"Telling of the Shoes" chronicles a Manhattan dinner party that starts out good-natured, and turns unexpectedly dark as alcohol-fueled party guests eschew their mantles of reserve, turning quick-witting sparing into full-fledged skewering.
Ally Sims is a cynical, superficial, radio talk show hostess in Seattle who doesn't know the meaning of love despite the fact that she gives love advice over the airwaves, and has a loyal ... See full summary »
Talented but perennially down-on-their-luck, Lester Niles, a struggling African American comedian, and Tony Chang, a struggling Asian American actor, are best friends in Hollywood pondering the age-old question, "Why Am I Doing This?"
Sometimes in order to move forward, you have to go back. And in this raunchy comedy, Jim Owens does just that when he heads home for his high school reunion. In an attempt to relive the ... See full summary »
Emma Caulfield plays a fictionalized version of herself, using "Emma Caulfield's" desire for some career-advancing PR as her motive for trying to launch the acting career of another young woman, who appears to be mentally handicapped. This plot provides the means for making fun of the Hollywood community's do-gooder instinct, a target that's deserved a good swift quick for a long time.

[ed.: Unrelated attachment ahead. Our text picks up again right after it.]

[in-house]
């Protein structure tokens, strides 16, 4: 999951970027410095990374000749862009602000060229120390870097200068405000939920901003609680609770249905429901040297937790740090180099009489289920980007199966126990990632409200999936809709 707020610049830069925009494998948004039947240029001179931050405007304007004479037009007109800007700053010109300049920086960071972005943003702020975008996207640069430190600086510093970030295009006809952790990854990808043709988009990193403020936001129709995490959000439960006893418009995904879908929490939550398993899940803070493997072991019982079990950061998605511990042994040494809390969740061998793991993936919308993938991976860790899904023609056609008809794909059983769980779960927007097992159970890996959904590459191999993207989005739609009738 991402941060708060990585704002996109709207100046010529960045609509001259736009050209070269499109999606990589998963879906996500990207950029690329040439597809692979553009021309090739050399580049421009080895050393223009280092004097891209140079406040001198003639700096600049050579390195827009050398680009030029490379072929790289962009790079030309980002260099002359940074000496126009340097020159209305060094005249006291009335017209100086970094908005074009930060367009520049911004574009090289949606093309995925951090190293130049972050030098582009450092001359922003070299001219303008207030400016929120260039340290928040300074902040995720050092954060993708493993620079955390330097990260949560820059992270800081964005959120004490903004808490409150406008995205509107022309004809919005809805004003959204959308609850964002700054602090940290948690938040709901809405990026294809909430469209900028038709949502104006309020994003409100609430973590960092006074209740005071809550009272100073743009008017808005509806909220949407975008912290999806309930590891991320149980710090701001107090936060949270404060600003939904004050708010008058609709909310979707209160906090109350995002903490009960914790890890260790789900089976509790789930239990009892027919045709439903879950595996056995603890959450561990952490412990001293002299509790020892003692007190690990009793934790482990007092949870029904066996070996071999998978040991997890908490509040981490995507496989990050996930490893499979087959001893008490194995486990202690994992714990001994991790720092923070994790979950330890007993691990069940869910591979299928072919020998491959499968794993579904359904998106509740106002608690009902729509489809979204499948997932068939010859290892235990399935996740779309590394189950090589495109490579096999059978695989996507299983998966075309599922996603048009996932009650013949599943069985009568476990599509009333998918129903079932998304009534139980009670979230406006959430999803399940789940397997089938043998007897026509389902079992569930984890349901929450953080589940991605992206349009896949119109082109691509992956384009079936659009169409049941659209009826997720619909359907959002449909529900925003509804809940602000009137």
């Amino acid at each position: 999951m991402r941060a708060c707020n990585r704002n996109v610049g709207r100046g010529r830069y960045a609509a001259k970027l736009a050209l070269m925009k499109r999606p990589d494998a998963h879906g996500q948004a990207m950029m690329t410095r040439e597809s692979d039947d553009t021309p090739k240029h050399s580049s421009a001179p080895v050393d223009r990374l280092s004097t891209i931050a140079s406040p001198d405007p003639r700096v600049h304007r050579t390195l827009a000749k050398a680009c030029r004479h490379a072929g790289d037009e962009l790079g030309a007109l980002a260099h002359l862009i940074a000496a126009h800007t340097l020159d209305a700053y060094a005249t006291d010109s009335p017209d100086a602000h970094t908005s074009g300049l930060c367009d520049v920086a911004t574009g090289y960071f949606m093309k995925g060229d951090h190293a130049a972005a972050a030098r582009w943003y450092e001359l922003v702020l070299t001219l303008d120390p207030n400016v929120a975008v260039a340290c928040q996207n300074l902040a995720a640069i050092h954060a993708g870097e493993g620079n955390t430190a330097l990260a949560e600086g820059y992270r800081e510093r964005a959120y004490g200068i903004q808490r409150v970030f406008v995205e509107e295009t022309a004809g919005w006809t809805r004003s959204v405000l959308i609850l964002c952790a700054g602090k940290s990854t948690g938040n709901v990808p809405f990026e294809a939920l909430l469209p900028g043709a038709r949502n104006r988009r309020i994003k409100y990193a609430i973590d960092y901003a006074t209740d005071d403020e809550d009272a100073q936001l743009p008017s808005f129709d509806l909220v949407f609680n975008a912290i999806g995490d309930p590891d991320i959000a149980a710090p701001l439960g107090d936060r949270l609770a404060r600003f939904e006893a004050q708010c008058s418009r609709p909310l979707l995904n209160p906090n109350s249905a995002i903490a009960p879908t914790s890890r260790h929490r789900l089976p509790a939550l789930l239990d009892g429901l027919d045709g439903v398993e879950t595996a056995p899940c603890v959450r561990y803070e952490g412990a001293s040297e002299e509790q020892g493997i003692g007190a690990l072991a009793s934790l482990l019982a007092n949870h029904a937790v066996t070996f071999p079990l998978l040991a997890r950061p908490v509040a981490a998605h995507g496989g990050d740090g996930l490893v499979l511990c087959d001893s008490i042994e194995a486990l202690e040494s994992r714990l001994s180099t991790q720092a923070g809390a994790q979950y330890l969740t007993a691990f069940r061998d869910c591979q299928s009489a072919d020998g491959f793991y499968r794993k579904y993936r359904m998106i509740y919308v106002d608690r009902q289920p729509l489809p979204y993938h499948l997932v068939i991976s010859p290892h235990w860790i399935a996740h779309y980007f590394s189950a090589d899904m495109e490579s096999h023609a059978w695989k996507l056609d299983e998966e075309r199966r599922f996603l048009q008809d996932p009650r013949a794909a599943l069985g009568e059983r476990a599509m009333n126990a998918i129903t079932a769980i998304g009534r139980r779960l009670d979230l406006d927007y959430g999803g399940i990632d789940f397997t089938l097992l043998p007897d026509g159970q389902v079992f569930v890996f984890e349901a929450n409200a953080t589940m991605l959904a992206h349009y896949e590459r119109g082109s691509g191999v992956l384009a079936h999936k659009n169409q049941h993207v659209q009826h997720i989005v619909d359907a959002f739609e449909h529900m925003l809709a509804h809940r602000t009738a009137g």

Anyone who enjoys the movies made by Christopher Guest and his troupe (Waiting For Guffman, Best in Show, A Mighty Wind) will like Bandwagon. This movie uses the same approach as Guest's, in that each scene has a basic point it must get across, but beyond that everything is improvised by the actors. This requires smart, quick, empathetic performers to succeed and fortunately the entire cast meets that requirement. In the two main roles, Caulfield and Karri Bowman are especially good. (The latter also wrote the story and directed.)
I was fortunate enough to see this movie at the Newport Beach Film Festival. Caulfield and Bowman appeared to answer questions afterward, which is where I learned about how they went about making the movie's individual scenes. I've heard elsewhere that it wasn't accepted at the Sundance Festival, which probably makes it less likely that it will get distribution beyond some of the other film festivals. If we (and the movie) are lucky, it'll turn up on cable on IFC or The Sundance Channel eventually. I hope so because it deserves a wider audience.
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